What I love about all these vignettes is how they illustrate a community in action. Comrades, adversaries, and those who are just plain weird helping each other, hashing out what it means to coexist, and how to make the future better. At the center of it all is the Mechanics’ Institute and places like it that encourage these connections. I don’t know about you, but I’m eager to get back to it! See you as soon as the shelter-in-place is lifted – we’ve got work to do!

Posted on May. 4, 2020 by Taryn Edwards

Real Life Will Commence Soon: Be Ready!

This quarantine is killing me. I miss the Institute and the members of our community so much. Even the smallest of interactions, checking out a book, sharing an elevator, raising eyebrows at YOU across the reading room, or just waving at faces I recognize on my way into the building now seem to have a greater meaning in the scheme of life. This separation from you all is a weight on my heart.

Nevertheless, we have to get through the time somehow. I’ve spent a bit of time reading and considering my personal career as a writer. If this experience has taught me anything is that it is now or never - it is time to seize the day!

Are you also ready to get serious about your writing career? Two books I managed to sneak out of the library before we closed are fitting to this subject: Before and After the Book Deal by Courtney Maum and Jane Friedman’s The Business of Being a Writer. I am working on getting e-versions of both these books so keep an eye on our catalog.

Both authors offer a suite of advice for writers who are ready to make the leap from staring at their word processor to opening a business credit line but aim their advice at different subsets. Jane Friedman’s book is aimed at new, career minded “early-career writers looking to develop a realistic set of expectations about making money from their work or for working writers who want a better understanding of the industry.” While Maum’s book is designed for the writer who has a firm vision of her manuscript’s form and is eager to assume the mantle of a professional author.

Some 18 months ago Jane Friedman spoke at Mechanics’ Institute on How to Become a Competitive Creative: Building a Full-Time Career as a Writer in the Digital Age.  She has positioned herself as a savvy business strategist for emerging writers. Her expertise is unparalleled, regularly appearing in Publisher’s Weekly, The New York Times and just about every other outlet of interest to the writing community. She is a regular at the San Francisco Writers Conference and her newsletter of publishing industry news and analysis, the Hot Sheet, is essential reading for the writer on the make. The Business of Being a Writer condenses Friedman’s advice that she shares via her columns, website, newsletters, and talks into one beautiful hardbound package.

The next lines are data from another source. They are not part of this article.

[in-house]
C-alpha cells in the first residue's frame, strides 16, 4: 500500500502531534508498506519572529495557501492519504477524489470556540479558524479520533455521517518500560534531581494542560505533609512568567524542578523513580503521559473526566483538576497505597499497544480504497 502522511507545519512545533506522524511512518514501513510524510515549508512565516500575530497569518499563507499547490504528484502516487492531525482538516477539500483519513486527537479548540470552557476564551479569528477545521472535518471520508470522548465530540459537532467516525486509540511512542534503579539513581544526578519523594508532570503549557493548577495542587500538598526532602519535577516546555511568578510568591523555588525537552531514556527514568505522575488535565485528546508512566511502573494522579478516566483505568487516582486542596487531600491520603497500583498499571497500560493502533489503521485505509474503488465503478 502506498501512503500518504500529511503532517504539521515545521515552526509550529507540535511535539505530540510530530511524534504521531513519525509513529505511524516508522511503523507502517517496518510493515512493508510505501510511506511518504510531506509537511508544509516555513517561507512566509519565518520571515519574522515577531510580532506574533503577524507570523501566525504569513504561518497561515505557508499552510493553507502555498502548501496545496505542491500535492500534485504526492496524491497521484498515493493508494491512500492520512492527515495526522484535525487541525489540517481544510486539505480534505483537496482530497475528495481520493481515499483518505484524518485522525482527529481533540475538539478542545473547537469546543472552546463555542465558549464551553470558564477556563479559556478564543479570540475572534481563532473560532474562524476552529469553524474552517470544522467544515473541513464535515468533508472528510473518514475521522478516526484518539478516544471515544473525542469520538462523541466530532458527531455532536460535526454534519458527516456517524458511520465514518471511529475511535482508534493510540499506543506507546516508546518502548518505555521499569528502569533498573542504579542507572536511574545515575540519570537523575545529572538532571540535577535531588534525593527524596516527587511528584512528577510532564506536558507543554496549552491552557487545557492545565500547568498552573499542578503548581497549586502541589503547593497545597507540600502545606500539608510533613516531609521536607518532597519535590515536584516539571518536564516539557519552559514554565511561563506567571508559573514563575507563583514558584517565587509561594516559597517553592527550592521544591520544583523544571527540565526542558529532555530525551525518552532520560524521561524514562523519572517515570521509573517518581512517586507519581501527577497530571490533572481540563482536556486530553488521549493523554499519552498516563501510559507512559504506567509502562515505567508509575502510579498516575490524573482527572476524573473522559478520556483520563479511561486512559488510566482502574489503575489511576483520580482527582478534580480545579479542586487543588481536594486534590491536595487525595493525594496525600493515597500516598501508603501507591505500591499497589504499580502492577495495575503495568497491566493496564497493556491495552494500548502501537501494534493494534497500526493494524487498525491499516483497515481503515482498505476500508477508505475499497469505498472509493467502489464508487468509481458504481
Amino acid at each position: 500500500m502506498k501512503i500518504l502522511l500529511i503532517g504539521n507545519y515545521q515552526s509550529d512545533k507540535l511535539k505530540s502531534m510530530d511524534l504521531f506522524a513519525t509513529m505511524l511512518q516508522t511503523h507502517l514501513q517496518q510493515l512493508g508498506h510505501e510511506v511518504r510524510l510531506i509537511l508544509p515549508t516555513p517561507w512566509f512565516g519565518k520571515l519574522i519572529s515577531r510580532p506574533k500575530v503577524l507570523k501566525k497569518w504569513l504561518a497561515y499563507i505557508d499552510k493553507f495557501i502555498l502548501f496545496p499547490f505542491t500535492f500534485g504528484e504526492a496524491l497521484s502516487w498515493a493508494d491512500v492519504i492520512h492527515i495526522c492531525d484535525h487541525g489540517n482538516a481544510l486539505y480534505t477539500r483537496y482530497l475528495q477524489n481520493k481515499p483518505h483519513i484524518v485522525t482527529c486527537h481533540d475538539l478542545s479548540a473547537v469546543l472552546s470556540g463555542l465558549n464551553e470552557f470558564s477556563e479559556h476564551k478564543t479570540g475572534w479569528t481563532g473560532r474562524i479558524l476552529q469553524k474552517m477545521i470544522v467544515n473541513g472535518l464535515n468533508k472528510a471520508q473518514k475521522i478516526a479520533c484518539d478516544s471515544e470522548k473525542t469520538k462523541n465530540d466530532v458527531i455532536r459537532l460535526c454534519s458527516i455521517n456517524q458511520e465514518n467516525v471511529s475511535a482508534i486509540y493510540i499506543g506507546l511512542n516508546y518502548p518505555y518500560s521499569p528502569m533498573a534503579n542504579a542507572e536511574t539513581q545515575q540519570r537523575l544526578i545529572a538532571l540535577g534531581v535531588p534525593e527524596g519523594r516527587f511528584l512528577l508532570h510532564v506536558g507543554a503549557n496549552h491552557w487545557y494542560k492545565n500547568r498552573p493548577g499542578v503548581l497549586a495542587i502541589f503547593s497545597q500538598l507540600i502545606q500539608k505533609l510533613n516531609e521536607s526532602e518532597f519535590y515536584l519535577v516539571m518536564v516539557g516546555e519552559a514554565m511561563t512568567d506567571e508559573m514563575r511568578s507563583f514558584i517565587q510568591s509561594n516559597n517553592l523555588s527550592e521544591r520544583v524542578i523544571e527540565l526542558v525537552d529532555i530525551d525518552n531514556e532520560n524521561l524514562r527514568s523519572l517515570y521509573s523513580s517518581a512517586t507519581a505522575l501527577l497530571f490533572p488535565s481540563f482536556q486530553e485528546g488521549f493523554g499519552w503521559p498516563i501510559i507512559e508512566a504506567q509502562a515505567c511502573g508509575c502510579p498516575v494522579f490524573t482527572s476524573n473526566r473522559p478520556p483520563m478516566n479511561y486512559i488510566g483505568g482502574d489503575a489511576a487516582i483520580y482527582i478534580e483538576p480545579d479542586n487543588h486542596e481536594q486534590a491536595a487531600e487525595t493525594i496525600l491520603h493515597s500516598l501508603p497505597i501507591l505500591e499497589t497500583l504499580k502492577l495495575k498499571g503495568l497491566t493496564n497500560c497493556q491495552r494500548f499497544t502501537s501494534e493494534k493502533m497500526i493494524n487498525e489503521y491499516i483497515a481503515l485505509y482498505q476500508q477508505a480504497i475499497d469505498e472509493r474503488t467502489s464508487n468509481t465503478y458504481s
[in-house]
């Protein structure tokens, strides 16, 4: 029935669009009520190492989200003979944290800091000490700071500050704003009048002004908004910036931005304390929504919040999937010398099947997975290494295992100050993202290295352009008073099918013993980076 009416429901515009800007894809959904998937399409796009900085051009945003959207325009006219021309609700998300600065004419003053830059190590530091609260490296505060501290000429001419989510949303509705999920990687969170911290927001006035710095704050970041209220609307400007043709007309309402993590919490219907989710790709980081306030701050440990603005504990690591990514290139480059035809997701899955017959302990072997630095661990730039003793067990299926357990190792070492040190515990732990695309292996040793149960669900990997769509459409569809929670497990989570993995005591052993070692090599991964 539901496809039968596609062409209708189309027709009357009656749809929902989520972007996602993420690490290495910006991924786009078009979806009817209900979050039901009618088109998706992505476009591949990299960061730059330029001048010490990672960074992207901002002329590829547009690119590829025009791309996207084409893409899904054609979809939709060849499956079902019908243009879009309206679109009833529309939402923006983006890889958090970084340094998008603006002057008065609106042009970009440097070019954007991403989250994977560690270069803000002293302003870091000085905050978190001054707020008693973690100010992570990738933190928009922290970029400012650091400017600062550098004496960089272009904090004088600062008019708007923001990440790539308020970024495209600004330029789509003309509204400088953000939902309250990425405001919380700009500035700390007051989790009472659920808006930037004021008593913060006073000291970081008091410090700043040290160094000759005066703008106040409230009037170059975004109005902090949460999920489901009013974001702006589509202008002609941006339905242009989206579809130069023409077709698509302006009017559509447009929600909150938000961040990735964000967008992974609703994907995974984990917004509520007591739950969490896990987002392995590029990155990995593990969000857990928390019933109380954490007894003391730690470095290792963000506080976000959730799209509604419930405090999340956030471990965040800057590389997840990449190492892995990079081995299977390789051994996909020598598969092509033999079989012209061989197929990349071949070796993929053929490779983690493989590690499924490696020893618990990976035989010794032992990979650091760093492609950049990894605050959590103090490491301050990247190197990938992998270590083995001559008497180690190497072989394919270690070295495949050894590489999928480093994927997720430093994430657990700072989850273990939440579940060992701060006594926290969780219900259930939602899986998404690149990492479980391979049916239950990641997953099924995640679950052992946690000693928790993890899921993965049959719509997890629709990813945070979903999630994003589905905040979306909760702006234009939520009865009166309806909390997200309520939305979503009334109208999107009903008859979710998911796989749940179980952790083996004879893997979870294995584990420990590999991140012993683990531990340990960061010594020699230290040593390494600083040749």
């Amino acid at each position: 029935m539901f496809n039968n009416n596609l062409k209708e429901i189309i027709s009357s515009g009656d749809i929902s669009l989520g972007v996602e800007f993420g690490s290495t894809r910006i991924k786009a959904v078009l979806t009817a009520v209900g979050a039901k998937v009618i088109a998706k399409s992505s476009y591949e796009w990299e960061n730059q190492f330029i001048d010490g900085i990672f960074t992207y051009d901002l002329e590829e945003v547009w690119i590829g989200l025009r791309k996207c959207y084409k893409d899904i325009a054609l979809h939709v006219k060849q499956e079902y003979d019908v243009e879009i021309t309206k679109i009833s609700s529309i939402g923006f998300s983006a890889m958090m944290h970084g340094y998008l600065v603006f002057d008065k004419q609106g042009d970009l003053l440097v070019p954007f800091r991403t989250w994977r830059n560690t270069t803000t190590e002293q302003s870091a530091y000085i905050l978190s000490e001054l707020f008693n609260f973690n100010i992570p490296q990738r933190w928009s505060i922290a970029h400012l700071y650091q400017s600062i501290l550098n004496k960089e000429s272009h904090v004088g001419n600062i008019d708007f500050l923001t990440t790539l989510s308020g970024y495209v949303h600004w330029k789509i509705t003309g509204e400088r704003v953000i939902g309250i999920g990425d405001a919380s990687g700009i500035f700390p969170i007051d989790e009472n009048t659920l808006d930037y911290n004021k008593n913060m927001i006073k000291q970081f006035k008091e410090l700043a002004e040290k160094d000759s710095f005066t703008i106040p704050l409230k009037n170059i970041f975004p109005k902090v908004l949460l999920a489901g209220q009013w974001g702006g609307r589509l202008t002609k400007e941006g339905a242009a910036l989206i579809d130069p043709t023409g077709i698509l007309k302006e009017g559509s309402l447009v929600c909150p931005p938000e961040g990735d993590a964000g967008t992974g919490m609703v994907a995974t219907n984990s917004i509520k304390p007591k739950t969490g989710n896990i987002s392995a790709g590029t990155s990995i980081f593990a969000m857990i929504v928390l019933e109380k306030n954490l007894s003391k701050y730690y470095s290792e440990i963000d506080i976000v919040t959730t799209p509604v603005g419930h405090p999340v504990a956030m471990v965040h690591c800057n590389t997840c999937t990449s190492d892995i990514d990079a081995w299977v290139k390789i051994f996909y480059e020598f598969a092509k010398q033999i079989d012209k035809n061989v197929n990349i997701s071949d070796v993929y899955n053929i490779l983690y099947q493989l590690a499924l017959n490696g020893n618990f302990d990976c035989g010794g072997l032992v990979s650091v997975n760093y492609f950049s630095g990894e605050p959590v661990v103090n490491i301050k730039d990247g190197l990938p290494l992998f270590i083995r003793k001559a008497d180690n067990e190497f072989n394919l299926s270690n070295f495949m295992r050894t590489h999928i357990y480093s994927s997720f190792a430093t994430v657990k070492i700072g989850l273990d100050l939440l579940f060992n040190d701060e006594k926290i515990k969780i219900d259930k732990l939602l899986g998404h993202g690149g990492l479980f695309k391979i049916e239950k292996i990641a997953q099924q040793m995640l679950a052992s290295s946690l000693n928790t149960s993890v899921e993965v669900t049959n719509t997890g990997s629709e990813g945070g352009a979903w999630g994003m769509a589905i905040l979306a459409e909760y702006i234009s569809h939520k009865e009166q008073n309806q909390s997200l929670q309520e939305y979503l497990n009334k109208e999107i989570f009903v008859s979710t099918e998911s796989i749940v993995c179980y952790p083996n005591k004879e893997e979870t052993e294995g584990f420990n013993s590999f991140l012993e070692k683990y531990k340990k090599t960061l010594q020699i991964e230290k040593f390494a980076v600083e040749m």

Maum on the other hand is an expert on marketing, specifically branding. She states on her website that “at various points in her life, she has been a trend forecaster, a fashion publicist, and a party promoter for Corona Extra.”  At this moment she’s the gal who names M-A-C cosmetics. This means her voice comes out loud and clear and her unabashed, sometimes hilarious advice inspires the reader to drop any misconceptions about how “real writers” should act.  Maum is the kind of friend who will hold your hand when you have an attack of self-doubt and quickly disabuse you of any diva like notions you might be tempted to exhibit. She offers candid advice on writer’s etiquette and how important it is to practice good literary citizenship. She also explains the mysteries and realities of a book tour offering invaluable tips for managing your author appearances at media outlets, stores, or venues like the Mechanics’ Institute.